Homepage Borger-Odoorn with Cittaslow logo
by Hans Pul
In his recent post, Ares introduced the Cittaslow initiative in general, as well as Cittaslow Trani, Italy. Here I will elaborate on Cittaslow in the Netherlands. Currently, there are 4 Cittaslows in the country: Midden-Delfland, Borger-Odoorn, Alphen-Chaam and Vaals. Similar to Reinard’s observation about Cittaslows in Germany, Dutch Cittaslows are small towns and rural municipalities rather than cities. To get a bit of an impression: Midden-Delfland is a rural municipality located in the middle of the Metropolitan Region Rotterdam The Hague, while Alphen-Chaam is a small rural municipality near the Belgium border. Both other municipalities are well-known tourist destinations within the Netherlands: Vaals is known for the highest “mountain” in the Netherlands with its respectable 323 metres of height, which is also the tripoint with Belgium and Germany. Borger-Odoorn is known for its “Hunebedden”, megalithical structures from 3000-4000BC.
Trani at sunset
by Ares Kalandides
I have only been to Trani once. That was about five years ago during a trip around Puglia, which I still consider to be one of the most beautiful Italian provinces. Trani is a small port of approx. 50,000 inhabitants on the Adriatic Sea. For a tourist there are no spectacular sites: there is a cathedral and a fortress, a pretty harbour and some picturesque narrow streets. But does that matter? Is that all we look for when we travel? I don’t think so. There is probably something much more than that: the sense of place, that complex feeling, that a place is unique. Trani belongs to an international network of small towns called cittaslow whose declared goal is to enhance quality of life and local identity. Here is what it’s about and I would love to hear about your experiences with it. Continue reading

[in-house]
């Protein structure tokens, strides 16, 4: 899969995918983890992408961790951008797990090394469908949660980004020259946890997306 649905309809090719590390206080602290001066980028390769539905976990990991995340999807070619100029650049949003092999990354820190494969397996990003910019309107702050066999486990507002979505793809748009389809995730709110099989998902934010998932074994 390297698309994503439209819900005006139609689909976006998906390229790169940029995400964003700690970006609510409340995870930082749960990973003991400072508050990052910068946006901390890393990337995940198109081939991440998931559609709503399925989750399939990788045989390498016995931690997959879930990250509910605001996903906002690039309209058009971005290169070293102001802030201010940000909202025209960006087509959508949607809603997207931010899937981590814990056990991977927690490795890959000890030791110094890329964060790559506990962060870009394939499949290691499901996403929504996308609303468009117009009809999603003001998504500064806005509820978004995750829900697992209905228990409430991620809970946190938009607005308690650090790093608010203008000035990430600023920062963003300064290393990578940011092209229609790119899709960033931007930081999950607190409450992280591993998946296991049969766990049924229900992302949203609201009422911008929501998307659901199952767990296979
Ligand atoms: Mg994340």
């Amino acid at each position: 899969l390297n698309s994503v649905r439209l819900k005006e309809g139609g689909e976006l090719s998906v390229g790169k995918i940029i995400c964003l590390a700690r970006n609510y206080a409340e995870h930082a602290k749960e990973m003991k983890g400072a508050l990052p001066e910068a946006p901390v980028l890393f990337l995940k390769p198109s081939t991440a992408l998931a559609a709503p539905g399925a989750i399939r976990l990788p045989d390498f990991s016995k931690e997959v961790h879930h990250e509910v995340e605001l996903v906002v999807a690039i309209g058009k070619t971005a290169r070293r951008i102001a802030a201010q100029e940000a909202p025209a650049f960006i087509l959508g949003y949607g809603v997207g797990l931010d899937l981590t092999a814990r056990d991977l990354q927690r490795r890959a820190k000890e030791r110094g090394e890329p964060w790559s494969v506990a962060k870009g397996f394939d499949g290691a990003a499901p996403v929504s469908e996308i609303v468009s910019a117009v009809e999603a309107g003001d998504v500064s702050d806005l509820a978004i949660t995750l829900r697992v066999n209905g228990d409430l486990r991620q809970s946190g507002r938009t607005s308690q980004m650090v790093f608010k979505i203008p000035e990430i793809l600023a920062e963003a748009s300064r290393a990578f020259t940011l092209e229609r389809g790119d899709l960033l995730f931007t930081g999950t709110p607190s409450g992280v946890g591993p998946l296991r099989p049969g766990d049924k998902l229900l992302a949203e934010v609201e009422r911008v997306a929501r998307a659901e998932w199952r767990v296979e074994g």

By Renard Teipelke
The sun is shining, old couples as well as young families with their children are strolling through the streets, the time stands still and everyone seems to enjoy this lovely summer day in Überlingen at Lake Constance. I am trying to find a hint but I cannot really figure out what makes Überlingen a cittàslow. Maybe, we have to turn to the official website of the cittaslow movement in order to understand why Überlingen qualifies as a cittàslow.
Founded in 1999 by a handful of Italian mayors, cittàslow stands for livable cities. Inspired by the corresponding slow food movement, the quality of urban life is the focal point: regional products, local heritage, cultural diversity, no Americanization through large fast food or cheap clothes franchise companies. Continue reading